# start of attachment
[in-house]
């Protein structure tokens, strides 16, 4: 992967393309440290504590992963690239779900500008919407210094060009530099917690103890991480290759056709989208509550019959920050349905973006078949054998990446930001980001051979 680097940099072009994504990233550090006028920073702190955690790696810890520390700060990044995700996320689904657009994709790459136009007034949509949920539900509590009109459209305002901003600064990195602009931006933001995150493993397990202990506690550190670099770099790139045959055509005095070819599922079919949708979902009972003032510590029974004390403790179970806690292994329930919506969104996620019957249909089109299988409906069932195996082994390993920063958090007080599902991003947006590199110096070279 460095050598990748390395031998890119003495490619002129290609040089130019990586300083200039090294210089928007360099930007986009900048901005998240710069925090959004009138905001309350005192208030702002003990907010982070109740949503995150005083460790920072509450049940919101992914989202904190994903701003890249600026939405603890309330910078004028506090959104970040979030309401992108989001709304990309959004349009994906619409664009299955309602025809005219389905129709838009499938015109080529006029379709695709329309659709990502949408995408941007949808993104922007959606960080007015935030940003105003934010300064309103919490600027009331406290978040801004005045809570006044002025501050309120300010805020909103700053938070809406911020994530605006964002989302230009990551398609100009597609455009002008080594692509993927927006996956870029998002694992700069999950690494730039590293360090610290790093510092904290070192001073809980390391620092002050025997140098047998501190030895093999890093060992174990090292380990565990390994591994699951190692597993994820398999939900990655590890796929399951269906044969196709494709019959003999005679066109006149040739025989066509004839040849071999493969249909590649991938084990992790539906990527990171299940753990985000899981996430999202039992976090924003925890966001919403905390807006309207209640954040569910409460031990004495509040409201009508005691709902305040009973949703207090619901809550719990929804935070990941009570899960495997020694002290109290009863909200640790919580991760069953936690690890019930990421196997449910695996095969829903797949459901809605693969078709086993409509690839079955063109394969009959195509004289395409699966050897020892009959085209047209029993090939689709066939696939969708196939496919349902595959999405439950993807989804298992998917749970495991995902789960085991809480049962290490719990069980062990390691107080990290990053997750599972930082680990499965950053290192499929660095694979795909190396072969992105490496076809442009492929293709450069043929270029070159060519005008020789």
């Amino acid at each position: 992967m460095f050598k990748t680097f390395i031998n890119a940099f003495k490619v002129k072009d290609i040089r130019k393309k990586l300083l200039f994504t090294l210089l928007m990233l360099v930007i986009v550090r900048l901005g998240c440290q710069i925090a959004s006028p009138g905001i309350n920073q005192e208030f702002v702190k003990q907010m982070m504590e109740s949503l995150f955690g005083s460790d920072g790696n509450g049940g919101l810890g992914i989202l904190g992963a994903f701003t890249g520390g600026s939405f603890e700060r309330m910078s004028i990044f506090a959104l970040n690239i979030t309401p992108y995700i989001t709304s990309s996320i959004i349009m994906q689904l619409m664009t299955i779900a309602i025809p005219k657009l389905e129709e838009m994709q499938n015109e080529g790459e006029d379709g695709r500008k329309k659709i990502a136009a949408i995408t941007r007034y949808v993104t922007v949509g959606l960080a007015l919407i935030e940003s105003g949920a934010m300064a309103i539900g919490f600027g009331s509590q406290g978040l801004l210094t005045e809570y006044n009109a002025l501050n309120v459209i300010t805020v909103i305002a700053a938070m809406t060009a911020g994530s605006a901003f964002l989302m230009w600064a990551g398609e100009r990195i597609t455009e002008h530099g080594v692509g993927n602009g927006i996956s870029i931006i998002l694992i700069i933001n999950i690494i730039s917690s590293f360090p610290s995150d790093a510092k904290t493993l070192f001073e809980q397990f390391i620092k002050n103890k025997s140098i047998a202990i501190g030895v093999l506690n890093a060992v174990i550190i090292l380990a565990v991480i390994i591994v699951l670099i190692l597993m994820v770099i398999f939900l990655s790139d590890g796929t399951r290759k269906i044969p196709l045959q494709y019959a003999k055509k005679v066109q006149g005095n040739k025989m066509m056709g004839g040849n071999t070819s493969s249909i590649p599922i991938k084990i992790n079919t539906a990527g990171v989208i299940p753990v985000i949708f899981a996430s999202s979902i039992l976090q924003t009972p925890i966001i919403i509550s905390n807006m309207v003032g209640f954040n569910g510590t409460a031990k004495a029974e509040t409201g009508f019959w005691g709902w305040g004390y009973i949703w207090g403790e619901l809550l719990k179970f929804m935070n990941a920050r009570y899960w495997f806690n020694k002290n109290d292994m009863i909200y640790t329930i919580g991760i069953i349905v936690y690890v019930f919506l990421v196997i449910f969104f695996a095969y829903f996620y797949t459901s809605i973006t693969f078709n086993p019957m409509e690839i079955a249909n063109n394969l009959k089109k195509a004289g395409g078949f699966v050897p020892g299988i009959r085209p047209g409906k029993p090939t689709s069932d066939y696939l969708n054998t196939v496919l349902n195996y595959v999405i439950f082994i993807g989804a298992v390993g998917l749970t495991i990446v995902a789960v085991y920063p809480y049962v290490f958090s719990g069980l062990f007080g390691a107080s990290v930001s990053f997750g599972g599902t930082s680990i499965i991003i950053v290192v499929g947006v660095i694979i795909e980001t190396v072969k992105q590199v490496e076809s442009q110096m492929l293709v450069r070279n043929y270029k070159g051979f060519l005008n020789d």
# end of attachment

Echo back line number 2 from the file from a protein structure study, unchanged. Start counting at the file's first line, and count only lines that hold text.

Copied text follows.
């Protein structure tokens, strides 16, 4: 992967393309440290504590992963690239779900500008919407210094060009530099917690103890991480290759056709989208509550019959920050349905973006078949054998990446930001980001051979 680097940099072009994504990233550090006028920073702190955690790696810890520390700060990044995700996320689904657009994709790459136009007034949509949920539900509590009109459209305002901003600064990195602009931006933001995150493993397990202990506690550190670099770099790139045959055509005095070819599922079919949708979902009972003032510590029974004390403790179970806690292994329930919506969104996620019957249909089109299988409906069932195996082994390993920063958090007080599902991003947006590199110096070279 460095050598990748390395031998890119003495490619002129290609040089130019990586300083200039090294210089928007360099930007986009900048901005998240710069925090959004009138905001309350005192208030702002003990907010982070109740949503995150005083460790920072509450049940919101992914989202904190994903701003890249600026939405603890309330910078004028506090959104970040979030309401992108989001709304990309959004349009994906619409664009299955309602025809005219389905129709838009499938015109080529006029379709695709329309659709990502949408995408941007949808993104922007959606960080007015935030940003105003934010300064309103919490600027009331406290978040801004005045809570006044002025501050309120300010805020909103700053938070809406911020994530605006964002989302230009990551398609100009597609455009002008080594692509993927927006996956870029998002694992700069999950690494730039590293360090610290790093510092904290070192001073809980390391620092002050025997140098047998501190030895093999890093060992174990090292380990565990390994591994699951190692597993994820398999939900990655590890796929399951269906044969196709494709019959003999005679066109006149040739025989066509004839040849071999493969249909590649991938084990992790539906990527990171299940753990985000899981996430999202039992976090924003925890966001919403905390807006309207209640954040569910409460031990004495509040409201009508005691709902305040009973949703207090619901809550719990929804935070990941009570899960495997020694002290109290009863909200640790919580991760069953936690690890019930990421196997449910695996095969829903797949459901809605693969078709086993409509690839079955063109394969009959195509004289395409699966050897020892009959085209047209029993090939689709066939696939969708196939496919349902595959999405439950993807989804298992998917749970495991995902789960085991809480049962290490719990069980062990390691107080990290990053997750599972930082680990499965950053290192499929660095694979795909190396072969992105490496076809442009492929293709450069043929270029070159060519005008020789």